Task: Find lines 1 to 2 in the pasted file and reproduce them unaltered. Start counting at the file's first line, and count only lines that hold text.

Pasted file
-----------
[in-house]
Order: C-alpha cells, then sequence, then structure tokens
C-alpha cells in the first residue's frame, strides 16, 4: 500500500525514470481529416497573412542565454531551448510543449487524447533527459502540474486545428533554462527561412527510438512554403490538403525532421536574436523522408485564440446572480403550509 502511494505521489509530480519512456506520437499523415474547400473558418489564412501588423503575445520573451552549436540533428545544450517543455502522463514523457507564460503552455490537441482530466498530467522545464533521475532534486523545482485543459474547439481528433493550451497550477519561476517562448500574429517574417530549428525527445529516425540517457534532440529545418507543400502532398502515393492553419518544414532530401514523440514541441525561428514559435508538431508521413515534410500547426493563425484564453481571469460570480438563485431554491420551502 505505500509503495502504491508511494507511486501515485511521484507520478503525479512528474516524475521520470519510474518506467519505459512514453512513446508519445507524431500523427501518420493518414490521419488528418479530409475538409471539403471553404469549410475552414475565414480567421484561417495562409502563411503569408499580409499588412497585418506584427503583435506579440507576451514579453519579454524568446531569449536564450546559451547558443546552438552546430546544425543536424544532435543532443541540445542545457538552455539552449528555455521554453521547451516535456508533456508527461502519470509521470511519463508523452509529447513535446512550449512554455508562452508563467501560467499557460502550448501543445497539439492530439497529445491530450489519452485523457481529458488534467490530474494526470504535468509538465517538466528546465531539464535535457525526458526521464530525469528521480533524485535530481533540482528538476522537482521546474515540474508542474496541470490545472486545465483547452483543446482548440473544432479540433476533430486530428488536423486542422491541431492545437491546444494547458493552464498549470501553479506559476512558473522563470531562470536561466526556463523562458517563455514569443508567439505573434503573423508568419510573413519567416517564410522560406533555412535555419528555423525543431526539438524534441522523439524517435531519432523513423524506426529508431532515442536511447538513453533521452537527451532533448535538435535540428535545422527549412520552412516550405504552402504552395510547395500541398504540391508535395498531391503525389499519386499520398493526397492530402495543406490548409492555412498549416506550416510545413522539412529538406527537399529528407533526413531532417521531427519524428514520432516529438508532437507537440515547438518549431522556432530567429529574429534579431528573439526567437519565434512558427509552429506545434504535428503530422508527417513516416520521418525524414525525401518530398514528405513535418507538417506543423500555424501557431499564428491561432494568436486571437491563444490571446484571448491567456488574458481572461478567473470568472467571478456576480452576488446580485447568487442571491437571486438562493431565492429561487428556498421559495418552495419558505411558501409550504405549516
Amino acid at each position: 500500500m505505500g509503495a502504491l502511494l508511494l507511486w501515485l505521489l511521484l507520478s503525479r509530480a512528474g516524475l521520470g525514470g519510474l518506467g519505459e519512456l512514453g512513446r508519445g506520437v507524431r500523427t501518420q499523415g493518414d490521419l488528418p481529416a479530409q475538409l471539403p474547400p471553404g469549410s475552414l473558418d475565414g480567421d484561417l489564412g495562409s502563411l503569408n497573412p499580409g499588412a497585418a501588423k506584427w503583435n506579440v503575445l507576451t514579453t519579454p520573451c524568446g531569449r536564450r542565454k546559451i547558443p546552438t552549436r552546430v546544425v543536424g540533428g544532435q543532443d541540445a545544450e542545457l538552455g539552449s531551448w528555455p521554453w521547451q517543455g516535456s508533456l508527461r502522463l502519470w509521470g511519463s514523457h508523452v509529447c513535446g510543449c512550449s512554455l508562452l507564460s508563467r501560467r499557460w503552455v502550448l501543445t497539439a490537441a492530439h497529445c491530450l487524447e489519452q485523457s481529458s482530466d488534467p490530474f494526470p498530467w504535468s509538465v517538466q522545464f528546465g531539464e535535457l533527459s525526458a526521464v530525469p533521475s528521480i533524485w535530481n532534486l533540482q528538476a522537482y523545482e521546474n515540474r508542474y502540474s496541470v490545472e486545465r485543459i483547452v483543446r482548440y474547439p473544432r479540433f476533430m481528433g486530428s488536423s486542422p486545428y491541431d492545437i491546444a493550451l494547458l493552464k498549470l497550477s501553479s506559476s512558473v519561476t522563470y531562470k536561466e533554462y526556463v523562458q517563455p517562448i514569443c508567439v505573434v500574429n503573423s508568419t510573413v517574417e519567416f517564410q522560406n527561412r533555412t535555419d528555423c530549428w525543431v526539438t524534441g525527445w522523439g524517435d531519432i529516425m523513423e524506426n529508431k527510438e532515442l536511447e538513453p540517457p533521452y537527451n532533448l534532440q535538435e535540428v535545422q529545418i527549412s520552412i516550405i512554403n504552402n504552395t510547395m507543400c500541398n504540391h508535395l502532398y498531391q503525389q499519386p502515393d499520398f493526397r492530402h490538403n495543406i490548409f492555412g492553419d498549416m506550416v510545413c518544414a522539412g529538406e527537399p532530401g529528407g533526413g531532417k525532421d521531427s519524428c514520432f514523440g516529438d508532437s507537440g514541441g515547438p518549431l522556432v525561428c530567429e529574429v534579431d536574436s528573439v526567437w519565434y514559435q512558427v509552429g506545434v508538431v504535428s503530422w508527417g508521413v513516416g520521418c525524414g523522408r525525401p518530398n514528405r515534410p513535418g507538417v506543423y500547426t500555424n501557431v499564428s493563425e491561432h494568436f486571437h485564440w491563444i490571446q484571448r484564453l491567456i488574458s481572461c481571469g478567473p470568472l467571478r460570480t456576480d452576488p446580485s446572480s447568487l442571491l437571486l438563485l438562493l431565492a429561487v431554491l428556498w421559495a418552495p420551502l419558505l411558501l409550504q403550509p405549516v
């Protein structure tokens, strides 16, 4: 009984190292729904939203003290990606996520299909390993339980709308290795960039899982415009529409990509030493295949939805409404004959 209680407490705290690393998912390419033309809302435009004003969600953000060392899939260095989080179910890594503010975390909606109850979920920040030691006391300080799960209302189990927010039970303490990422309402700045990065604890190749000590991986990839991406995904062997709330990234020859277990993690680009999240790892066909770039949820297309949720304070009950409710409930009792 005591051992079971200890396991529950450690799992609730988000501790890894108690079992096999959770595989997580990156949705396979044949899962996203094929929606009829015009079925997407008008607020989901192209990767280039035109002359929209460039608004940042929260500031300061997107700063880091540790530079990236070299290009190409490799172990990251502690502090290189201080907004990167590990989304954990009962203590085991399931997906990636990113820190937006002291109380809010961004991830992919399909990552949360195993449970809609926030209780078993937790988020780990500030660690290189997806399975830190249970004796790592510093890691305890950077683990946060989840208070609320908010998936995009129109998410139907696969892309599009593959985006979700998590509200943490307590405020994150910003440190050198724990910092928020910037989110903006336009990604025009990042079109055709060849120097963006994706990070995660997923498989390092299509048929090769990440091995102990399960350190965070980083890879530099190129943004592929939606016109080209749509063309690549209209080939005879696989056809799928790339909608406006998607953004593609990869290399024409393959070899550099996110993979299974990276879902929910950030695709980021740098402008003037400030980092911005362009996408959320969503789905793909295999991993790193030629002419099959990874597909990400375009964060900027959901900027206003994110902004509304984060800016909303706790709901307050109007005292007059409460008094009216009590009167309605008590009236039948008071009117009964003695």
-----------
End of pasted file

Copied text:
[in-house]
Order: C-alpha cells, then sequence, then structure tokens